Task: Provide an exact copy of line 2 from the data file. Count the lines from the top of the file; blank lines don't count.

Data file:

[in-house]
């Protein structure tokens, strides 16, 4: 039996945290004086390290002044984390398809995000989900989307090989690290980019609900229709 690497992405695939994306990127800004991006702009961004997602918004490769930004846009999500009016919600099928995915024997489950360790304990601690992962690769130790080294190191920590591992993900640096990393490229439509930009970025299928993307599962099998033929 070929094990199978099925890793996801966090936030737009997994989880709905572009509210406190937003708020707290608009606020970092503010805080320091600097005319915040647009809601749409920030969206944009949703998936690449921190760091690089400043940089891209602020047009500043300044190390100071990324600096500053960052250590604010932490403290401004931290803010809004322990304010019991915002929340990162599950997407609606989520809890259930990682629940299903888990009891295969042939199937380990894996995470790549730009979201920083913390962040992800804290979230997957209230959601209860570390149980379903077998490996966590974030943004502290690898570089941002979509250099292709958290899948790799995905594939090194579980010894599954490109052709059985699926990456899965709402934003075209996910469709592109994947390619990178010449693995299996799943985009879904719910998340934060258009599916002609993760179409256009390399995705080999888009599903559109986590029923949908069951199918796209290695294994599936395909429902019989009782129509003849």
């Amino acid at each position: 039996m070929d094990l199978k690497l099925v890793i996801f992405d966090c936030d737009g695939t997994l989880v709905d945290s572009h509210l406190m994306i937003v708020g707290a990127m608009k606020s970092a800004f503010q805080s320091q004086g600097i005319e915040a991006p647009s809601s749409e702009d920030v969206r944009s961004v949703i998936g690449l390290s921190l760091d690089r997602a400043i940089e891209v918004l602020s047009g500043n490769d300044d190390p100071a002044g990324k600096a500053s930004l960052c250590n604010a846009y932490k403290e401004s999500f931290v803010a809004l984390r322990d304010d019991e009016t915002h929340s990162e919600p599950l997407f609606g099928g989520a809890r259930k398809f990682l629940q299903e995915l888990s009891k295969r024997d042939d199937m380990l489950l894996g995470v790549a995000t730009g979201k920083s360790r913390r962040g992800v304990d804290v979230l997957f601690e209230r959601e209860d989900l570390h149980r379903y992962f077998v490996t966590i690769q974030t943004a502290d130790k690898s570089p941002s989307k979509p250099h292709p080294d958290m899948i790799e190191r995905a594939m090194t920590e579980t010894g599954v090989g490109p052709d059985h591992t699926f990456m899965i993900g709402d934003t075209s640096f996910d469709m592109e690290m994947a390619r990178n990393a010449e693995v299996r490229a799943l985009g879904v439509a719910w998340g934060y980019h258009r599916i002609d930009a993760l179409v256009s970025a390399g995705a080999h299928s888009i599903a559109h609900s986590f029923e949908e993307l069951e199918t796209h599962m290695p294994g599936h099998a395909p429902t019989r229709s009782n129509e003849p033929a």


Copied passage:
């Protein structure tokens, strides 16, 4: 039996945290004086390290002044984390398809995000989900989307090989690290980019609900229709 690497992405695939994306990127800004991006702009961004997602918004490769930004846009999500009016919600099928995915024997489950360790304990601690992962690769130790080294190191920590591992993900640096990393490229439509930009970025299928993307599962099998033929 070929094990199978099925890793996801966090936030737009997994989880709905572009509210406190937003708020707290608009606020970092503010805080320091600097005319915040647009809601749409920030969206944009949703998936690449921190760091690089400043940089891209602020047009500043300044190390100071990324600096500053960052250590604010932490403290401004931290803010809004322990304010019991915002929340990162599950997407609606989520809890259930990682629940299903888990009891295969042939199937380990894996995470790549730009979201920083913390962040992800804290979230997957209230959601209860570390149980379903077998490996966590974030943004502290690898570089941002979509250099292709958290899948790799995905594939090194579980010894599954490109052709059985699926990456899965709402934003075209996910469709592109994947390619990178010449693995299996799943985009879904719910998340934060258009599916002609993760179409256009390399995705080999888009599903559109986590029923949908069951199918796209290695294994599936395909429902019989009782129509003849």